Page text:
BK Trio Hit It
Artist: BK Trio
Album: Hit It
Release Date: 5.22.2020
by Jim Hynes
BK Trio is the classic organ trio lineup of guitar, Hammond B3, and drums. Bandleader and guitarist Brian Kooken (“BK”) is a Baltimore-based musician with a background in gospel music, blues, and jazz. Notably, he toured with Marva Wright, the Blues Queen of New Orleans (thought that Irma Thomas held that title, but lest we digress) from 2005 – 2008. Hit It appears to be Kooken’s first album as a leader and he’s joined by Greg Hatza on the B3 and Robert Shahid on drums. Hatza played alongside Kooken, backing Wright and the two have collaborated since, with Kooken appearing on Hatza’s 2016 release, Digging Up My Roots. On Hit It Kooken composed all eight pieces.
While the title implies explosiveness, this one stays in strong grooves—in the pocket, so to speak—and threatens to catch fire without really igniting. Maybe this trio didn’t have that intent, instead staying true to the compositions. In truth, most of the real fiery performances from other organ trios are live recordings. Nonetheless this trio finds their grooves; the chemistry of the players is palpable, and it’s easy to tell that Hatza and Kooken know each other very well. Also, Kooken knows his way around the fret board with precise single lines and great tone. Hatza’s B3 is right on point throughout with his chords, fluid basslines and superb note choices. Shahid stays in a finesse-oriented supportive role behind the two drivers.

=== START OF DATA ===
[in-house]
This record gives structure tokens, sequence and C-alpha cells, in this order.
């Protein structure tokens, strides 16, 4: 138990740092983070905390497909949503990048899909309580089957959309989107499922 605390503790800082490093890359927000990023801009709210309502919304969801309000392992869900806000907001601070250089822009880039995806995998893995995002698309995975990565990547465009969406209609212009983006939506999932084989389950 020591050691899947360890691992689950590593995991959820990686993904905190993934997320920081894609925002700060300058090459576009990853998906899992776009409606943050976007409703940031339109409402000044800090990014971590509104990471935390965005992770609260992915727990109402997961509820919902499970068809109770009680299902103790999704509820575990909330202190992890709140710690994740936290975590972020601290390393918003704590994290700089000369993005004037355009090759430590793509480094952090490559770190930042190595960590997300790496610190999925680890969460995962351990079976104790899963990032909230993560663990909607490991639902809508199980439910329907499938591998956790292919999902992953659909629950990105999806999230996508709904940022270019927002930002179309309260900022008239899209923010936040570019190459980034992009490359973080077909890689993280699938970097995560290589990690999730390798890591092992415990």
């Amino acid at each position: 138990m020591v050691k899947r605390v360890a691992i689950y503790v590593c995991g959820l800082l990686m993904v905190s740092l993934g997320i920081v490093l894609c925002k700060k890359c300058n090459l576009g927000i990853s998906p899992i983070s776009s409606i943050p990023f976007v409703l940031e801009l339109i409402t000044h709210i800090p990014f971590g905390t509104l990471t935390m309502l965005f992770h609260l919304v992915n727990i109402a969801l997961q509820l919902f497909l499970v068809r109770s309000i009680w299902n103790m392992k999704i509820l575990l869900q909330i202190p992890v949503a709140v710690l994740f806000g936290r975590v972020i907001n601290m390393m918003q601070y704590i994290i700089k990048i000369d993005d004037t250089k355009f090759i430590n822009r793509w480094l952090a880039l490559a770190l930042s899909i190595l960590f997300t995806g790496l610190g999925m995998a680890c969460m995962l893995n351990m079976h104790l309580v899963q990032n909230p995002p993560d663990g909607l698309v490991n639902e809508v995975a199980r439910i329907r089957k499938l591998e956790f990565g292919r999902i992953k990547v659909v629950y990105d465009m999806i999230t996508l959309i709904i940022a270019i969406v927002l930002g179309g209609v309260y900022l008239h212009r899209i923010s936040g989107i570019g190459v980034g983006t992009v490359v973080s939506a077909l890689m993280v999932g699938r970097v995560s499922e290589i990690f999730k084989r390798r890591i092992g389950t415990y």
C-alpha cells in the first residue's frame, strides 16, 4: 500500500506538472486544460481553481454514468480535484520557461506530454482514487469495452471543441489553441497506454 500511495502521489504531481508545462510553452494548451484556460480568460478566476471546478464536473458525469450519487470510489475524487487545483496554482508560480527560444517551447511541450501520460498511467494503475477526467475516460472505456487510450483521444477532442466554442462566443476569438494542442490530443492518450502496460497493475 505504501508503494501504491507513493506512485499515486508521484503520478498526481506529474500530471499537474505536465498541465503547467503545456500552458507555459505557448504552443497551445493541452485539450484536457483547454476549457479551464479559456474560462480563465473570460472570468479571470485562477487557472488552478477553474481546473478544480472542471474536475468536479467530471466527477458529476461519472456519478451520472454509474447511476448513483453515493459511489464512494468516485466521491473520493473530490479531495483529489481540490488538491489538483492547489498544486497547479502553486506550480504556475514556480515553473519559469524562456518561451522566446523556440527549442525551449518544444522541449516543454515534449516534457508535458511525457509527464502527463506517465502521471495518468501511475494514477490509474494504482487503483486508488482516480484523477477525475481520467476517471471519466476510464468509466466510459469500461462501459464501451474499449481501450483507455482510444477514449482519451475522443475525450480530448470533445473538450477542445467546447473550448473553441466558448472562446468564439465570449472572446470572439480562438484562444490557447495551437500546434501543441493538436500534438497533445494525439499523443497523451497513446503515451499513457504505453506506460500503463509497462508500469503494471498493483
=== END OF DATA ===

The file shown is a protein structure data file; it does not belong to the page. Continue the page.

Highlights include the relaxing vibe of “Brazilian Blues,” the soulful strut of “Hatza’s Groove,” and the slow burning gutsy blues of “It’s Monday And I’ve Got the Blues” where both Kooken and Hatza unleash impassioned solos. “In That Funk Again” delivers an irresistible greasy spirt and a mix of rhythm styles driven by Shahid.
The trio returns to swinging jazz on “5 Minutes Late” and closes in bluesy fashion for “Soul for Shadid,” yet another fine example of timing, phrasing and dialogue between guitar and organ. This one, as much as any typifies that classic R&B feel of the organ trios of the late ’60s and ’70s but the abrupt ending is somewhat unsettling.
Kooken proves to be a solid composer and a terrific guitarist. The organ trio format suits him well for this auspicious debut.